Think Out Loud

Working conditions, understaffing is driving nurses to quit

By Allison Frost (OPB)
July 21, 2021 4:59 p.m.

Broadcast: Wednesday, July 21

A person wearing medical gear wears a protective mask under a see-through face shield.

OHSU nurse practitioner Shelby Freed tests a patient for COVID-19 at a drive-up testing station in Portland, Ore., in this file photo.

Bradley W. Parks / OPB


Even before the COVID-19 pandemic, Oregon and the U.S. were facing a significant shortage of nurses. But with the additional stress of the pandemic, more nurses are burning out and leaving the profession altogether. We hear from Jodi Barschow, RN and president of the Oregon Federation of Nurses and Health Professionals, and Lisa Powell, vice president and chief human resources officer at Providence St. Joseph Health.

This transcript was created by a computer and edited by a volunteer.

Dave Miller: This is Think Out Loud on OPB. I’m Dave Miller. We start today with the nursing shortage. There were not enough nurses for Oregon’s- or for the country’s- aging populations even before Covid-19. But with the additional stress of the pandemic, more nurses are burning out and leaving the profession altogether. We’re going to get two perspectives on this right now. In a few minutes we’ll hear from a hospital administrator. But we start with Jodi Barschow, a Registered Nurse and the President of the Oregon Federation of Nurses and Health Professionals. Jodi Barschow, welcome to Think Out Loud.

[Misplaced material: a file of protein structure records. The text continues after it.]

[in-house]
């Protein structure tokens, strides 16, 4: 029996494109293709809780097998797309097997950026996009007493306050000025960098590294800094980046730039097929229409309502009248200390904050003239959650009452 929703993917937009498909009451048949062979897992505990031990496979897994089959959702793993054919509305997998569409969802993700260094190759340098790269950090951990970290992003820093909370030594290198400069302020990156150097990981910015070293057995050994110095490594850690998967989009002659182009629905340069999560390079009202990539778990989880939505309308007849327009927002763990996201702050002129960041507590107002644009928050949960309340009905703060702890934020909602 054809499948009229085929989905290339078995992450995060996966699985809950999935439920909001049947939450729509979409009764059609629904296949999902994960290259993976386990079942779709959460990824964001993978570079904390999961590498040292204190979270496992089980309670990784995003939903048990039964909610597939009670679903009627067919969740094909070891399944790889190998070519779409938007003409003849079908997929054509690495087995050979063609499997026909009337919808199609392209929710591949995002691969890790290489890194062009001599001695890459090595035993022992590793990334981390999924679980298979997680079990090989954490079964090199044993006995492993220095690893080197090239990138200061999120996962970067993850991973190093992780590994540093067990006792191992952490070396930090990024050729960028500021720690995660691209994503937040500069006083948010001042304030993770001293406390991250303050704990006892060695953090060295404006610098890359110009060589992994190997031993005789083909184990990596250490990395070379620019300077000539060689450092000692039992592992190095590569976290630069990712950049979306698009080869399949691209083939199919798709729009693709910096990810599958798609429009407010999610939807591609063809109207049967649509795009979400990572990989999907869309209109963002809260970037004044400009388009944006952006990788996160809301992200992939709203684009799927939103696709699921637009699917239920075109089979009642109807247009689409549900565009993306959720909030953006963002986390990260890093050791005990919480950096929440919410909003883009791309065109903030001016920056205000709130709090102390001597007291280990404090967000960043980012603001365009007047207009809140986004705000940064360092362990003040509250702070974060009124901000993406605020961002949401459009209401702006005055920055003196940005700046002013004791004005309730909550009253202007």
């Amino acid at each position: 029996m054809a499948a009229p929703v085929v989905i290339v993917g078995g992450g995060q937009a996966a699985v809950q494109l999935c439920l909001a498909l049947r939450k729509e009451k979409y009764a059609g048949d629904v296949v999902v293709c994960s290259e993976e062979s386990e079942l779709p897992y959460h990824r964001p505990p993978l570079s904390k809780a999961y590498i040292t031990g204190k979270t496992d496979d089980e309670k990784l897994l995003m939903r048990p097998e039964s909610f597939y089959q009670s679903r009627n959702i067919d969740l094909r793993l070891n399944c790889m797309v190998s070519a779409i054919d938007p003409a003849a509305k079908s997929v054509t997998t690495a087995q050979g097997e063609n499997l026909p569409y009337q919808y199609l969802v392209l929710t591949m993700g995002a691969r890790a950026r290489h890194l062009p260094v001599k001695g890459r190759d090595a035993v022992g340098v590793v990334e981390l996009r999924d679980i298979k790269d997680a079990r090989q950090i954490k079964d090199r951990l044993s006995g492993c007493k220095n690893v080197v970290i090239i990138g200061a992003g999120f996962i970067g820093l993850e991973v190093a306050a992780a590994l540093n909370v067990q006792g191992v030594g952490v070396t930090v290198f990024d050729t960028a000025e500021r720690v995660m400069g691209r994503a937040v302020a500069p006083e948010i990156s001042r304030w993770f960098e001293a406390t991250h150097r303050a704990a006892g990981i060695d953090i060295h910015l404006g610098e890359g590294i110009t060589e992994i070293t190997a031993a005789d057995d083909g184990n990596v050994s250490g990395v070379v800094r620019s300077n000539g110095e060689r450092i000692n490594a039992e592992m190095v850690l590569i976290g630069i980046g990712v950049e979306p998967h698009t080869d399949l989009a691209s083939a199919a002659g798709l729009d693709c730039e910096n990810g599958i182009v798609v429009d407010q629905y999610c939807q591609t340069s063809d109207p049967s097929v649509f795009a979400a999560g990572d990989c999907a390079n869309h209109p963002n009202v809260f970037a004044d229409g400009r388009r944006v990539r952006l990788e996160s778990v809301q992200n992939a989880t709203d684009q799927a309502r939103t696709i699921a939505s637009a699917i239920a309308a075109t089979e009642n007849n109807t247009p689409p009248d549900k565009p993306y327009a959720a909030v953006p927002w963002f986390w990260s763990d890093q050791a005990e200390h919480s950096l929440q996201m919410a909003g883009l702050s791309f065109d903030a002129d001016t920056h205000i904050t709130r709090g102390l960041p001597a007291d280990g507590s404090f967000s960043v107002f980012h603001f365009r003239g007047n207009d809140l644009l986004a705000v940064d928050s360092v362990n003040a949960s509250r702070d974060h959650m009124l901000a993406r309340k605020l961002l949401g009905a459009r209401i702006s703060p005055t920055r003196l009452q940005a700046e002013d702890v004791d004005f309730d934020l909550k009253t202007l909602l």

Jodi Barschow: Thank you, Dave. This is Jodi Barschow. I’ve been a Registered Nurse for 25 years, and thank you for having me here today.

Miller: Thanks for joining us. Can you give us a sense for the scale of the problem right now?

Barschow: With the shortages, you know, if you back up a little bit, it was as mentioned, there was a shortage of staffing issues prior to the pandemic that has only exacerbated, due to the lean staffing models and issues there. In general, the shortage of nurses in the profession is nationwide. You hear it and see it in the news. There are bidding wars happening right now, trying to get nurses and working in all departments, not just critical care areas, but medical, surgical and psychiatric and other areas, as well.

Miller: Who has been most likely to leave hospitals in the last year?

Barschow: It’s been a variety, I would say, the highest level of people wanting to consider leaving the hospitals and the profession altogether are folks that had worked in high security areas as mentioned, such as the Emergency Departments, critical care areas, medical surgical, where there’s just simply not enough staff to handle the volume and acuity of patients that are coming in.

Miller: Are these also the nurses who have the most experience?

Barschow: They tend to be, because the nurses that have a lot of experience also wanted, and continue to want to have a voice in how things are happening on the front line. What I continue to hear is an erosion of an escalating staffing concerns where highly skilled, expert nurses are put into situations where they are concerned for the ability to provide the best care, and to keep communities healthy and the ability to handle the patient volume and acuity that’s coming in through the hospital systems.

Miller: You were working as a nurse at Kaiser, Sunnyside before you started this term as President of The Oregon Federation of Nurses and Health Professionals. What did you experience in the first few months of the pandemic?